My research interests lie in the intersection between AI and robotics. I am interested in technologies for creating robots with cognitive abilities such that robots can co-exist with humans in shared environments, learning to improve themselves over time through continuous on- and off-line training, exploration, and interactions with humans and/or environments. Towards this general goal, my current research is focused on establishing the notion of “semantic understanding,” an ability to perceive semantic meanings of visual and language inputs and infer further information from them to devise plans for the future.
The growth of social media and crowdsourcing platforms has opened access to compound descriptions for images in addition to simple labels, e.g., textual descriptions associated with an image posted on social media may contain con- textual information beyond the labels of image regions. An ability to understand this type of context-rich information in a perception system can be extremely useful in problem domains such as disaster response where humanitarian volunteers assess damages by looking through a plethora of images of an affected area and textual descriptions from social media. In addition, robots interacting with humans will need to be able to understand natural language to integrate what has been seen and what has been told and express their understanding in natural language to communicate back to humans. This level of intelligence would enable human teammates to easily interact with complex robots without requiring customized interfaces or special training.
In this context, I view semantic understanding as a problem of information translation among different modalities. My current direction is specifically focused on the translation of information among vision, language, and planning so that robots can 1) perceive richer meanings of a scene by augmenting vision with verbal information, 2) describe in natural language what they have ob- served, 3) plan to navigate to follow complex directions, and 4) explain their past, current, and future plans. By necessity, my research is interdisciplinary in nature across various fields of AI and robotics including natural language understanding, computer vision, machine learning, and planning.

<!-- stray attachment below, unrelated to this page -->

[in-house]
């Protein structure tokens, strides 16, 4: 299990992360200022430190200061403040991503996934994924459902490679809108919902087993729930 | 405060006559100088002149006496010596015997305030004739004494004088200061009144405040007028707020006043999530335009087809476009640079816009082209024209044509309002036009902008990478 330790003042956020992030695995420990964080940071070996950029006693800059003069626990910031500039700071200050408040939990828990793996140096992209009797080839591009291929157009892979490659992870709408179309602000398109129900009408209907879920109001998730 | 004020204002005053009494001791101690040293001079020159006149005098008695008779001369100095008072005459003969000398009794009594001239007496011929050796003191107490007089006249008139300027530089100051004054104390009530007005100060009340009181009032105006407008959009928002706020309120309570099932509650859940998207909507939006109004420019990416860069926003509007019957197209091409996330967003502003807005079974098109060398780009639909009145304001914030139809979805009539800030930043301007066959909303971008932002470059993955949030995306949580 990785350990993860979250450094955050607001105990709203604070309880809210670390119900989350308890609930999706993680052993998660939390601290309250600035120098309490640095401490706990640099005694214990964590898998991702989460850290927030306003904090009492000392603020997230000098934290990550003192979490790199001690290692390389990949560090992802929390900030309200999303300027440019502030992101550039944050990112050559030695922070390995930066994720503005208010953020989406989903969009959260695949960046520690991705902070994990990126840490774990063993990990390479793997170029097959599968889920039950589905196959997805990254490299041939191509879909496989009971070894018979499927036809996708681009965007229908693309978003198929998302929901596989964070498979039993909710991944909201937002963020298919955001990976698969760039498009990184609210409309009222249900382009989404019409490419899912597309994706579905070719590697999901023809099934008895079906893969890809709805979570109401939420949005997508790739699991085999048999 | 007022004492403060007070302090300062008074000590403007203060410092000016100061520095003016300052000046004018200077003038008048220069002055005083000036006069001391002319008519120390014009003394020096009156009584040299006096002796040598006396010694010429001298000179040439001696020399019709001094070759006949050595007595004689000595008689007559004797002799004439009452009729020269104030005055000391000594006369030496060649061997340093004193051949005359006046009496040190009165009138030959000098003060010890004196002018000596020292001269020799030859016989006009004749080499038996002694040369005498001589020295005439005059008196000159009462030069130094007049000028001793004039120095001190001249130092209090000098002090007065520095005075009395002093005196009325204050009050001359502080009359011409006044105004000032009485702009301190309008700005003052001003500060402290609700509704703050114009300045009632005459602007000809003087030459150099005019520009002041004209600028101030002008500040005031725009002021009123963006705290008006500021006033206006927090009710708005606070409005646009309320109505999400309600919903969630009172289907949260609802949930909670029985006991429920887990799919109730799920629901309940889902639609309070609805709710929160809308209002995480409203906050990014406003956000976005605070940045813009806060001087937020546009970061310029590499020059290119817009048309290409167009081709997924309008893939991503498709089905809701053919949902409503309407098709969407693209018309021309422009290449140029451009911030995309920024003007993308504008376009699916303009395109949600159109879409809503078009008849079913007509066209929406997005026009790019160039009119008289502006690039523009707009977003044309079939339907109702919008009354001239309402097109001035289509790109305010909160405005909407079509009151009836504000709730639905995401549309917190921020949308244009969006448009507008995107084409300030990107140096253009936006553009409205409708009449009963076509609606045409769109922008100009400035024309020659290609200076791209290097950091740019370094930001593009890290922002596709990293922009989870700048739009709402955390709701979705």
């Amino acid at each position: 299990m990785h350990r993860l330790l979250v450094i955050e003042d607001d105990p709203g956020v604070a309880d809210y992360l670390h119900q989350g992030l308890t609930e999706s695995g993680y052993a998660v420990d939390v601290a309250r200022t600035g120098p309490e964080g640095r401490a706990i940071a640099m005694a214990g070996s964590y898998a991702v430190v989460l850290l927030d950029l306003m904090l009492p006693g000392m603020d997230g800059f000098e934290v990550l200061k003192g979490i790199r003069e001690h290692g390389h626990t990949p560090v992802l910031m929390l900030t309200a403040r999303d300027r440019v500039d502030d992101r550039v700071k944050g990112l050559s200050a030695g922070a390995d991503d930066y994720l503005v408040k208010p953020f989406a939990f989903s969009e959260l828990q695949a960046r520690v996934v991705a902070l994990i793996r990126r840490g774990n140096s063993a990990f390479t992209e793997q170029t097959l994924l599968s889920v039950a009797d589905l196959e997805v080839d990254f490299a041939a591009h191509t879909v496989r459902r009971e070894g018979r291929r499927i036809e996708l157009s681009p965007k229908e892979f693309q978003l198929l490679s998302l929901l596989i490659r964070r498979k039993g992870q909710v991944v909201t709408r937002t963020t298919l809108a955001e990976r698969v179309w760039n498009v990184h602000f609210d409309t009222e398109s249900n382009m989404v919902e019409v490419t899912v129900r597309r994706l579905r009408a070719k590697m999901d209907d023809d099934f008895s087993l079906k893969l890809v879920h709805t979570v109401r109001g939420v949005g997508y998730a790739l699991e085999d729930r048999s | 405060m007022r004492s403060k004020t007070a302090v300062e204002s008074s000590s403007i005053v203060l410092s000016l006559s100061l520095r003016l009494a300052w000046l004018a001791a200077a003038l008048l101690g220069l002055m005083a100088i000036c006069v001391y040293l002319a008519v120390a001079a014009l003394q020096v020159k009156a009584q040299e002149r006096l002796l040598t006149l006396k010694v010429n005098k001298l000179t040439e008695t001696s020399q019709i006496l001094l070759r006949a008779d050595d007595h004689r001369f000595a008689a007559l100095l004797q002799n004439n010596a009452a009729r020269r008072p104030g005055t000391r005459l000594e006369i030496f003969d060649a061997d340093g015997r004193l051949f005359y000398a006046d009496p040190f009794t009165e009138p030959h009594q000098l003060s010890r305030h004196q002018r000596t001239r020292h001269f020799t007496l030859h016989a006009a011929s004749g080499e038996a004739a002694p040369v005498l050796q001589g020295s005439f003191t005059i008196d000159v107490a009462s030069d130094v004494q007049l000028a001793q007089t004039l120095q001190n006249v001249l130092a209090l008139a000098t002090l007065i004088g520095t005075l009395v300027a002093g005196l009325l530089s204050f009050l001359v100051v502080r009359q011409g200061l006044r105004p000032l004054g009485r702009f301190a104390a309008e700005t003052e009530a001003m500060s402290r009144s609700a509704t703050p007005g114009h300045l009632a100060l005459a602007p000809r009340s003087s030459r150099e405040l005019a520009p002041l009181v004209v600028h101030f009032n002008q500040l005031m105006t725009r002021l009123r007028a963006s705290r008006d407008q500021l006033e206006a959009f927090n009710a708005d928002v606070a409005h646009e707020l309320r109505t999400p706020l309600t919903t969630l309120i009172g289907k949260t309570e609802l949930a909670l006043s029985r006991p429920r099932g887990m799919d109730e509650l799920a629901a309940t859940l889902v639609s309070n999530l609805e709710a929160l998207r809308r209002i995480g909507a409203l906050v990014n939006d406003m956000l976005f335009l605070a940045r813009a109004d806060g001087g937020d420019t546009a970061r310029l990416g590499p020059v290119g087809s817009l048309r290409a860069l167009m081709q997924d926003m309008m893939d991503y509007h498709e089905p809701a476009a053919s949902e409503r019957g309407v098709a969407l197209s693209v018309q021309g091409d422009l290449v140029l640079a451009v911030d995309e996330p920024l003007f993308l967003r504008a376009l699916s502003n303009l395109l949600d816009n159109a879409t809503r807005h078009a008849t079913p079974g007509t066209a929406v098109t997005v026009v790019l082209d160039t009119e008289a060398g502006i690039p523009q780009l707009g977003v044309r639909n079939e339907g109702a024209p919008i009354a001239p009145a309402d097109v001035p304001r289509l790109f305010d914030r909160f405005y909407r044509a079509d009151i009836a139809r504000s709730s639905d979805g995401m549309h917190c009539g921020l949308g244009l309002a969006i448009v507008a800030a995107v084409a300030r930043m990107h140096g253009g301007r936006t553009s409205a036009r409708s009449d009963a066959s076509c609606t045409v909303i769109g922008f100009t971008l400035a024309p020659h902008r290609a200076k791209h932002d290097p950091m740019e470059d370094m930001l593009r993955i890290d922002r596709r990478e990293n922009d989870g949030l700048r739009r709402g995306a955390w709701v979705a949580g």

This work is conducted in part through collaborative participation in the Robotics Consortium sponsored by the U.S Army Research Laboratory under the Collaborative Technology Alliance Program, Cooperative Agreement W911NF-10-2-0016. The RCTA consortium is composed of CMU, University of Pennsylvania, University of Central Florida, Florida State University, Massachusetts Institute of Technology, Jet Propulsion Laboratory, General Dynamics Robotic Systems and Robotic Research, LLC.
Christian Lebiere (Psychology) - cognitive architecture
Katharina Muelling (RI) - manipulation, learning
Junjie Hu (LTI) - natural language understanding
Sz-Rung Shiang (LTI)- language-vision fusion, multimodal information fusion
Anirudh Vemula (RI) - social navigation, path planning in dynamic environments
Anatole Gershman, Jaime Carbonell (LTI) - natural language processing
Adi Nemlekar (NREC) - plan verification
Sagar Chaki, David Kyle, Scott Hissam (SEI) - RCTA-SEI collaboration on statistical model checking for robot plan verification
Oscar Romero (MLD, CMU), Jerry Vinokrov, Alessandro Oltramari (Bosch), Unmesh Kurup (Bosch), Felix Duvallet (EPFL), Paul Vernaza (NEC), Abdeslam Boularias (Rutgers), Jackie Libby, Tony Stentz (Uber ATC), Stephanie Rosenthal (SEI)
Past students and interns:
Michael Jason Gnanasekar, Summer 2016 (Facebook)
Kevin Zhang, Summer 2016 (ECE, CMU)
Sonia Appasamy, Summer 2015 (CS, Cornell)
Bikramjot Hanzra, Shiyu Dong, Tae-Hyung Kim, Tushar Chugh, William Seto, RI 16-662: Robot Autonomy class project, Spring 2016 (M.S. in Robotic Systems Development, CMU)